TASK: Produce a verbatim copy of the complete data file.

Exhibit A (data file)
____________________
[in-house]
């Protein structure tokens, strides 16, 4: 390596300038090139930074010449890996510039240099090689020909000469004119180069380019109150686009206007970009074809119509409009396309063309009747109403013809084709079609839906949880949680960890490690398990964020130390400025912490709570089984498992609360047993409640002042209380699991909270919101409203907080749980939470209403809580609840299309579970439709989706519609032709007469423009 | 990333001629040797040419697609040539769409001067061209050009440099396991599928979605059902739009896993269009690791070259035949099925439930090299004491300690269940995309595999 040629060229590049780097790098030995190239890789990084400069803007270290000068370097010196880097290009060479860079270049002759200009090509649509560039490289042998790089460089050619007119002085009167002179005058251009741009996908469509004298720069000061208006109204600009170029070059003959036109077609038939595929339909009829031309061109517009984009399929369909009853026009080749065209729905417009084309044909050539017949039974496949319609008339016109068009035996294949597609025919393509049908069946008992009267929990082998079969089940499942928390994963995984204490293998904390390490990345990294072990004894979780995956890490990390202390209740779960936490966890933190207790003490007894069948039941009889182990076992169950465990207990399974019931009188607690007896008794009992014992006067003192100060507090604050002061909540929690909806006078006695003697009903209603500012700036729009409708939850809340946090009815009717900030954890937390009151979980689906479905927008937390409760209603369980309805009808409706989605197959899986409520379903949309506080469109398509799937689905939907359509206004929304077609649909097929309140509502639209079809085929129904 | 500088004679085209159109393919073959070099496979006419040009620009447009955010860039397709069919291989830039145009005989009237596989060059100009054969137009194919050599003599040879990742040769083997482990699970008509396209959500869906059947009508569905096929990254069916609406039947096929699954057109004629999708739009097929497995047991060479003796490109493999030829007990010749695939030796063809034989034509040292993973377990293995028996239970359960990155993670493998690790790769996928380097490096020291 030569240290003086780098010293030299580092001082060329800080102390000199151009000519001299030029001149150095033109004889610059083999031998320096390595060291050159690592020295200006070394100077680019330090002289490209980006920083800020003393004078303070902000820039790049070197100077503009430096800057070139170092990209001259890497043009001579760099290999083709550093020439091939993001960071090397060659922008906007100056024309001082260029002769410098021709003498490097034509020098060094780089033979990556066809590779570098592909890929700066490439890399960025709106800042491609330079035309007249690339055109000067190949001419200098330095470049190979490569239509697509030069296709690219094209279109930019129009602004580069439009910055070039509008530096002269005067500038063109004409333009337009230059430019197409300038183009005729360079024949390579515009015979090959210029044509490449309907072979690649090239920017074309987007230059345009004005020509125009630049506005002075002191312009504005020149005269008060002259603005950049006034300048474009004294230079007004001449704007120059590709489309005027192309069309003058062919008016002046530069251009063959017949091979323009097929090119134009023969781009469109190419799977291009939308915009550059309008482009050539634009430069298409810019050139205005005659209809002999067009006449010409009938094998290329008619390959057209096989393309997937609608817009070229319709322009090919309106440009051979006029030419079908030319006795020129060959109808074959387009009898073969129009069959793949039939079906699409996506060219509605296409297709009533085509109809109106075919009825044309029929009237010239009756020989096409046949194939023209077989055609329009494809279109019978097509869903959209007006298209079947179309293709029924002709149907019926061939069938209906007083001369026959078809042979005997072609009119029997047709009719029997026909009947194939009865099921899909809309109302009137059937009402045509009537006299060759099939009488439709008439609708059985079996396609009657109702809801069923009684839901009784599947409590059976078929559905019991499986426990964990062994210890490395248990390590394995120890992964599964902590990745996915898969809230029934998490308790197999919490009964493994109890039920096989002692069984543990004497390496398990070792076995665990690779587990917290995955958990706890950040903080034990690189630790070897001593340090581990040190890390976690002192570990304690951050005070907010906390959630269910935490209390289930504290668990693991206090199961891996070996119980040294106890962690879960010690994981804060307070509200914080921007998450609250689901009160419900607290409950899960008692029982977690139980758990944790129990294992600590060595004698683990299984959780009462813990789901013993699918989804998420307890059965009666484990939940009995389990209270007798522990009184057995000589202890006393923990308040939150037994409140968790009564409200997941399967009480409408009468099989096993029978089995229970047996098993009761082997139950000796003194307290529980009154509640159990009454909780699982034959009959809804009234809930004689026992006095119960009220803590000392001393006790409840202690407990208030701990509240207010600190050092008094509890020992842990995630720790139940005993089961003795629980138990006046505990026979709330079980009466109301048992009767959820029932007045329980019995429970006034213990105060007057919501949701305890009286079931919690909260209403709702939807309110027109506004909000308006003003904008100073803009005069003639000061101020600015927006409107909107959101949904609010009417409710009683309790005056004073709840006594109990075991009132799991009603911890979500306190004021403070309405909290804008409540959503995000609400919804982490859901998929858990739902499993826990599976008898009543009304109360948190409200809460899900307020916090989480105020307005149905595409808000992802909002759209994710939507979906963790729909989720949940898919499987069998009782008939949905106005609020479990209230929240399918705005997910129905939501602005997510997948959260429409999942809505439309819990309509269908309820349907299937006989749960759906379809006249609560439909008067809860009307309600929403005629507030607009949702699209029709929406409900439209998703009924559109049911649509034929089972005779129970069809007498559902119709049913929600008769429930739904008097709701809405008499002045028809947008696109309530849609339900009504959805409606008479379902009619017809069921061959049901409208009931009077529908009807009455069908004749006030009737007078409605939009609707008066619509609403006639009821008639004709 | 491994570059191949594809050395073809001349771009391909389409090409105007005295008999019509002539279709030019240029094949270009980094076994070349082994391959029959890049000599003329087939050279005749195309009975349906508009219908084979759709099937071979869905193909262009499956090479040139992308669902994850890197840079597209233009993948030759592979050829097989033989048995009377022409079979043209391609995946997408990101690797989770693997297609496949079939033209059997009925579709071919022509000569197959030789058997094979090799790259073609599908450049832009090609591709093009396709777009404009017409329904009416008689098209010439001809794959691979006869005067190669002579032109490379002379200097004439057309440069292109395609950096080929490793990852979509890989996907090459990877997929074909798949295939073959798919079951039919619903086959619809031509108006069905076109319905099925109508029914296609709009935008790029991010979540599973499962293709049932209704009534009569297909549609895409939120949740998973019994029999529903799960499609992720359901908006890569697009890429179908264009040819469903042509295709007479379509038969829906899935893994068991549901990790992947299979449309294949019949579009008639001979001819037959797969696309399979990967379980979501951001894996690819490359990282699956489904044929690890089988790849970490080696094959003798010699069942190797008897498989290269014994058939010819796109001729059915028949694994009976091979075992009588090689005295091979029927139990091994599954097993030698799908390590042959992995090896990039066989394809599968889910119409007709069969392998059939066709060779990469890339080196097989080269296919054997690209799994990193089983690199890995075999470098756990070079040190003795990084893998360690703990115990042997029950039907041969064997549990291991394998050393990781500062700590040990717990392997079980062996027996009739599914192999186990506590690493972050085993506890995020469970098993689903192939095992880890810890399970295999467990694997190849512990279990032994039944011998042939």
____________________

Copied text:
[in-house]
């Protein structure tokens, strides 16, 4: 390596300038090139930074010449890996510039240099090689020909000469004119180069380019109150686009206007970009074809119509409009396309063309009747109403013809084709079609839906949880949680960890490690398990964020130390400025912490709570089984498992609360047993409640002042209380699991909270919101409203907080749980939470209403809580609840299309579970439709989706519609032709007469423009 | 990333001629040797040419697609040539769409001067061209050009440099396991599928979605059902739009896993269009690791070259035949099925439930090299004491300690269940995309595999 040629060229590049780097790098030995190239890789990084400069803007270290000068370097010196880097290009060479860079270049002759200009090509649509560039490289042998790089460089050619007119002085009167002179005058251009741009996908469509004298720069000061208006109204600009170029070059003959036109077609038939595929339909009829031309061109517009984009399929369909009853026009080749065209729905417009084309044909050539017949039974496949319609008339016109068009035996294949597609025919393509049908069946008992009267929990082998079969089940499942928390994963995984204490293998904390390490990345990294072990004894979780995956890490990390202390209740779960936490966890933190207790003490007894069948039941009889182990076992169950465990207990399974019931009188607690007896008794009992014992006067003192100060507090604050002061909540929690909806006078006695003697009903209603500012700036729009409708939850809340946090009815009717900030954890937390009151979980689906479905927008937390409760209603369980309805009808409706989605197959899986409520379903949309506080469109398509799937689905939907359509206004929304077609649909097929309140509502639209079809085929129904 | 500088004679085209159109393919073959070099496979006419040009620009447009955010860039397709069919291989830039145009005989009237596989060059100009054969137009194919050599003599040879990742040769083997482990699970008509396209959500869906059947009508569905096929990254069916609406039947096929699954057109004629999708739009097929497995047991060479003796490109493999030829007990010749695939030796063809034989034509040292993973377990293995028996239970359960990155993670493998690790790769996928380097490096020291 030569240290003086780098010293030299580092001082060329800080102390000199151009000519001299030029001149150095033109004889610059083999031998320096390595060291050159690592020295200006070394100077680019330090002289490209980006920083800020003393004078303070902000820039790049070197100077503009430096800057070139170092990209001259890497043009001579760099290999083709550093020439091939993001960071090397060659922008906007100056024309001082260029002769410098021709003498490097034509020098060094780089033979990556066809590779570098592909890929700066490439890399960025709106800042491609330079035309007249690339055109000067190949001419200098330095470049190979490569239509697509030069296709690219094209279109930019129009602004580069439009910055070039509008530096002269005067500038063109004409333009337009230059430019197409300038183009005729360079024949390579515009015979090959210029044509490449309907072979690649090239920017074309987007230059345009004005020509125009630049506005002075002191312009504005020149005269008060002259603005950049006034300048474009004294230079007004001449704007120059590709489309005027192309069309003058062919008016002046530069251009063959017949091979323009097929090119134009023969781009469109190419799977291009939308915009550059309008482009050539634009430069298409810019050139205005005659209809002999067009006449010409009938094998290329008619390959057209096989393309997937609608817009070229319709322009090919309106440009051979006029030419079908030319006795020129060959109808074959387009009898073969129009069959793949039939079906699409996506060219509605296409297709009533085509109809109106075919009825044309029929009237010239009756020989096409046949194939023209077989055609329009494809279109019978097509869903959209007006298209079947179309293709029924002709149907019926061939069938209906007083001369026959078809042979005997072609009119029997047709009719029997026909009947194939009865099921899909809309109302009137059937009402045509009537006299060759099939009488439709008439609708059985079996396609009657109702809801069923009684839901009784599947409590059976078929559905019991499986426990964990062994210890490395248990390590394995120890992964599964902590990745996915898969809230029934998490308790197999919490009964493994109890039920096989002692069984543990004497390496398990070792076995665990690779587990917290995955958990706890950040903080034990690189630790070897001593340090581990040190890390976690002192570990304690951050005070907010906390959630269910935490209390289930504290668990693991206090199961891996070996119980040294106890962690879960010690994981804060307070509200914080921007998450609250689901009160419900607290409950899960008692029982977690139980758990944790129990294992600590060595004698683990299984959780009462813990789901013993699918989804998420307890059965009666484990939940009995389990209270007798522990009184057995000589202890006393923990308040939150037994409140968790009564409200997941399967009480409408009468099989096993029978089995229970047996098993009761082997139950000796003194307290529980009154509640159990009454909780699982034959009959809804009234809930004689026992006095119960009220803590000392001393006790409840202690407990208030701990509240207010600190050092008094509890020992842990995630720790139940005993089961003795629980138990006046505990026979709330079980009466109301048992009767959820029932007045329980019995429970006034213990105060007057919501949701305890009286079931919690909260209403709702939807309110027109506004909000308006003003904008100073803009005069003639000061101020600015927006409107909107959101949904609010009417409710009683309790005056004073709840006594109990075991009132799991009603911890979500306190004021403070309405909290804008409540959503995000609400919804982490859901998929858990739902499993826990599976008898009543009304109360948190409200809460899900307020916090989480105020307005149905595409808000992802909002759209994710939507979906963790729909989720949940898919499987069998009782008939949905106005609020479990209230929240399918705005997910129905939501602005997510997948959260429409999942809505439309819990309509269908309820349907299937006989749960759906379809006249609560439909008067809860009307309600929403005629507030607009949702699209029709929406409900439209998703009924559109049911649509034929089972005779129970069809007498559902119709049913929600008769429930739904008097709701809405008499002045028809947008696109309530849609339900009504959805409606008479379902009619017809069921061959049901409208009931009077529908009807009455069908004749006030009737007078409605939009609707008066619509609403006639009821008639004709 | 491994570059191949594809050395073809001349771009391909389409090409105007005295008999019509002539279709030019240029094949270009980094076994070349082994391959029959890049000599003329087939050279005749195309009975349906508009219908084979759709099937071979869905193909262009499956090479040139992308669902994850890197840079597209233009993948030759592979050829097989033989048995009377022409079979043209391609995946997408990101690797989770693997297609496949079939033209059997009925579709071919022509000569197959030789058997094979090799790259073609599908450049832009090609591709093009396709777009404009017409329904009416008689098209010439001809794959691979006869005067190669002579032109490379002379200097004439057309440069292109395609950096080929490793990852979509890989996907090459990877997929074909798949295939073959798919079951039919619903086959619809031509108006069905076109319905099925109508029914296609709009935008790029991010979540599973499962293709049932209704009534009569297909549609895409939120949740998973019994029999529903799960499609992720359901908006890569697009890429179908264009040819469903042509295709007479379509038969829906899935893994068991549901990790992947299979449309294949019949579009008639001979001819037959797969696309399979990967379980979501951001894996690819490359990282699956489904044929690890089988790849970490080696094959003798010699069942190797008897498989290269014994058939010819796109001729059915028949694994009976091979075992009588090689005295091979029927139990091994599954097993030698799908390590042959992995090896990039066989394809599968889910119409007709069969392998059939066709060779990469890339080196097989080269296919054997690209799994990193089983690199890995075999470098756990070079040190003795990084893998360690703990115990042997029950039907041969064997549990291991394998050393990781500062700590040990717990392997079980062996027996009739599914192999186990506590690493972050085993506890995020469970098993689903192939095992880890810890399970295999467990694997190849512990279990032994039944011998042939």